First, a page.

B.    I can’t get 10,000 steps a day right now, but I set a goal to increase each week until I can. I expect it to take a month or more to reach this level each day.

C.    I try to maintain a regular bedtime and morning routine. My morning begins with coffee and morning devotions.

D.    I have an intimate circle of friends/family I can call on when I need to chat/vent. I surround myself with positive people if I can. Sometimes, I can’t and this is when I talk with one of my trusted people.

E.     I need to incorporate this more. I hope to do more deep breathing during my devotion and prayer time each morning.

Think about what works for you to manage your stress. Your body will thank you for it.

Guest Blogs, My thoughts about Mental Health, Uncategorized, Virginia Pillars

Blog Review from Mary Potter Kenyon


Thank you, MaryPotterKenyon for your wonderful review of Broken Brain, Fortified Faith: Lessons of Hope Through a Child’s Mental Illness. Your words made my day. Our journey through schizophrenia was probably the hardest path I’ve ever had to take. But out of that period in my life came a resolve to reach out to other families who face a similar road. I like to bring hope that recovery is possible. Mental illness can be a life-long journey, but those affected can resume a lifestyle similar to others around them. It takes a tremendous amount of support, love, and dedication by the individual and those around them. I found help through NAMI, a wonderful organization providing support, education, and advocacy for mental illness.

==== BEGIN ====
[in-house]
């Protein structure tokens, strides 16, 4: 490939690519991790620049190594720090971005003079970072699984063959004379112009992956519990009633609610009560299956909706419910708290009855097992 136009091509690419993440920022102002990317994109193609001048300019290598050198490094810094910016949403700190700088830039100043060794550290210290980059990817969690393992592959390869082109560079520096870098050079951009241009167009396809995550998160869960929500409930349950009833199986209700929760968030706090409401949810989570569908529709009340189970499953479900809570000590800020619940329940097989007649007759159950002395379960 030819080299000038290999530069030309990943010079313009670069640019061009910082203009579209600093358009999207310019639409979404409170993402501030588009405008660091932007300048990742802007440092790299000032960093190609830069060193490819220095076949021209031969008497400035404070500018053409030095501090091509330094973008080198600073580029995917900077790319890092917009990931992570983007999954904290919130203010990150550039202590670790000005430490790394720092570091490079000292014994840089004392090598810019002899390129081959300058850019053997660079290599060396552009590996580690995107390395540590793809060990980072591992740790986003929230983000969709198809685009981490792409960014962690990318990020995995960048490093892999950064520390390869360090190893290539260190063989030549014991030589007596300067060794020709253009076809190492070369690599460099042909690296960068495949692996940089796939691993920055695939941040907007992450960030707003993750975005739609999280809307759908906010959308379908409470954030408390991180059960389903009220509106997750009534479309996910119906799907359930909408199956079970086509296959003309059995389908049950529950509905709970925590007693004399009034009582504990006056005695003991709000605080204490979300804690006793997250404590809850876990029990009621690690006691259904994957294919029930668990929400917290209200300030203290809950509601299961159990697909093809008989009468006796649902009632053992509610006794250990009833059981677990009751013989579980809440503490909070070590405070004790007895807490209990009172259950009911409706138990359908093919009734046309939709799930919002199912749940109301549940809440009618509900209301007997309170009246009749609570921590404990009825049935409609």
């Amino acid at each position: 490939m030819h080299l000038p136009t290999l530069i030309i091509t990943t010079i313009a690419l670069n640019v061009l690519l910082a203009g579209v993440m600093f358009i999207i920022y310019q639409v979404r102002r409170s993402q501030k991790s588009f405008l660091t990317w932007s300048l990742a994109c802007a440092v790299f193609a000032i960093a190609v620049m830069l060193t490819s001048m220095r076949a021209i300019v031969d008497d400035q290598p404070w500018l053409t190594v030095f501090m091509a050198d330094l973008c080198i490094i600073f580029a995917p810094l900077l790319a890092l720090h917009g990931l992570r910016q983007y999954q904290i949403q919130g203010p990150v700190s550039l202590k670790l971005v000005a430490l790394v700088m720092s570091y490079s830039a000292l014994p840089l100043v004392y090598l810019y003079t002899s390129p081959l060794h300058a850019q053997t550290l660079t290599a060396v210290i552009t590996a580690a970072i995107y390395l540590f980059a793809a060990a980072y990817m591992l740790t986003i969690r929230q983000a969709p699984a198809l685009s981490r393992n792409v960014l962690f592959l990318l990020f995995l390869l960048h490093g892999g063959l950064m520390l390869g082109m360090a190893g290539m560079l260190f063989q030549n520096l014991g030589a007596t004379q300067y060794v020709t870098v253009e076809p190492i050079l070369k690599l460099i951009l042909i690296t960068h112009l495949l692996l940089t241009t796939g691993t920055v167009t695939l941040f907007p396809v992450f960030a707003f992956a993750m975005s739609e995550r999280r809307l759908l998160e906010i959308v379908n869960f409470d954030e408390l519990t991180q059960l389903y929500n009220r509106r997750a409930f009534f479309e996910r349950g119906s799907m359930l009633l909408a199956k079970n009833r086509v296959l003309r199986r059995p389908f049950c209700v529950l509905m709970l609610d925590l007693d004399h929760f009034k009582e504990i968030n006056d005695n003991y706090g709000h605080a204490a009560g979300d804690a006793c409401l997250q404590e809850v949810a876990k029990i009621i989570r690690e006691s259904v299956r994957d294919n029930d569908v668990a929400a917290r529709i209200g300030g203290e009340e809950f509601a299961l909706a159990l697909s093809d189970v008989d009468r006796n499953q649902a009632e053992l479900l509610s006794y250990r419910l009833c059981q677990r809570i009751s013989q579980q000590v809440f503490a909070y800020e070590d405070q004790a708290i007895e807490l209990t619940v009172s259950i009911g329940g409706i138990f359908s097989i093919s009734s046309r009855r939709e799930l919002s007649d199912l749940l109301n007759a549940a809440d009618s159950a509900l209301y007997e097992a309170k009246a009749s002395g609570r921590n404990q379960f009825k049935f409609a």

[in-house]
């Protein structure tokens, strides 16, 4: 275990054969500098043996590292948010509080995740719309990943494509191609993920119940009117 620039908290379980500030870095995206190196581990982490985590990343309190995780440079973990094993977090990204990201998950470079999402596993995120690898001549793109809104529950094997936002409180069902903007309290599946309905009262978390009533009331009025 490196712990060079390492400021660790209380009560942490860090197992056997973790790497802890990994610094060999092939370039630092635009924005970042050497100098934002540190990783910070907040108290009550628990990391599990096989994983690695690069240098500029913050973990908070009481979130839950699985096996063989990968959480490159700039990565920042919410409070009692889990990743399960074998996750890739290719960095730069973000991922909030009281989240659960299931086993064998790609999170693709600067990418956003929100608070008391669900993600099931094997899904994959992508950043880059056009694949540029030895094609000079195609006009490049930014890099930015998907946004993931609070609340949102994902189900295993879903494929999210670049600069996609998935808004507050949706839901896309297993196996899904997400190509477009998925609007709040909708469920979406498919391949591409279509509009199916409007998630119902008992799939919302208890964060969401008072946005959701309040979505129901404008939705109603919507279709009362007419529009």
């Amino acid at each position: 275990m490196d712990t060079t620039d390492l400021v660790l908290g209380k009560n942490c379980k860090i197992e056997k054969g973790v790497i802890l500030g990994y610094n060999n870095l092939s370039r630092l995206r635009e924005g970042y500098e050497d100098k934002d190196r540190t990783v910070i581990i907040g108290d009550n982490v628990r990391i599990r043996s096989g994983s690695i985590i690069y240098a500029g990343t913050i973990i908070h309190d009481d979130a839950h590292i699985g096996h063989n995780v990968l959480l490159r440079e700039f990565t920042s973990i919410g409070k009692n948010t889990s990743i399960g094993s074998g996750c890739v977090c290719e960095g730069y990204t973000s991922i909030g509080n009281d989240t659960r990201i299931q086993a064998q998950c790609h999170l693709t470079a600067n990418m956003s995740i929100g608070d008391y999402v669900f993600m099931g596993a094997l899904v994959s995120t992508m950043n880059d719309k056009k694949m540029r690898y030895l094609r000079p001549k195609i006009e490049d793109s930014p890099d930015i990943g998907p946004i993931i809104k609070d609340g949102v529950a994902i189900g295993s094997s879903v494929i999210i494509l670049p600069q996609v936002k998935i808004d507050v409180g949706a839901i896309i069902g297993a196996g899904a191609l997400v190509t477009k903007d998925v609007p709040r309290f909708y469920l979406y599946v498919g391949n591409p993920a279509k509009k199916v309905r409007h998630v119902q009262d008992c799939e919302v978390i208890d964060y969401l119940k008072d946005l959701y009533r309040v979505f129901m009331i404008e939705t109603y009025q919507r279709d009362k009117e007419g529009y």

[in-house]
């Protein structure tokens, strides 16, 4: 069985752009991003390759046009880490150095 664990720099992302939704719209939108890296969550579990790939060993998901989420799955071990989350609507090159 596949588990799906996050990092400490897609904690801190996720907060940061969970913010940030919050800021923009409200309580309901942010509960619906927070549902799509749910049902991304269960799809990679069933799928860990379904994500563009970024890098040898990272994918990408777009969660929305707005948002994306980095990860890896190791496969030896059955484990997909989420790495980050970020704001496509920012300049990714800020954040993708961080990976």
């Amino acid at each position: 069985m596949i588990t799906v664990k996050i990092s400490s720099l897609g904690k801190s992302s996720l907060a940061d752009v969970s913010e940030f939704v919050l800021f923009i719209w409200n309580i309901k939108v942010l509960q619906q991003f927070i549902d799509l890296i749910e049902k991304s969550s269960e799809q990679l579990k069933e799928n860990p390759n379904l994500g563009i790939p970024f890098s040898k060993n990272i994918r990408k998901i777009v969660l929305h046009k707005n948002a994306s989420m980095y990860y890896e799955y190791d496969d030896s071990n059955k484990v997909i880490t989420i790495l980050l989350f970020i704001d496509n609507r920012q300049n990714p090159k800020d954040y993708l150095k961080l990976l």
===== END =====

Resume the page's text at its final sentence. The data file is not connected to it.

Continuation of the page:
I read with eagerness the latest news from Brain & Behavior Research Foundation, where money is distributed with grants to scientists who study the brain to unlock the mysteries of mental illness.

It’s also left my heart in a different state. I’ve become more compassionate, more mindful of the words I use, more deliberate in the actions I use on a daily basis. I practice the art of finding something each day to make me smile and try to bring the same facial exercise to those around me. Whether it be the person who checks me out at the store, a server at a restaurant, or any numerous places I encounter people, I try to bring joy.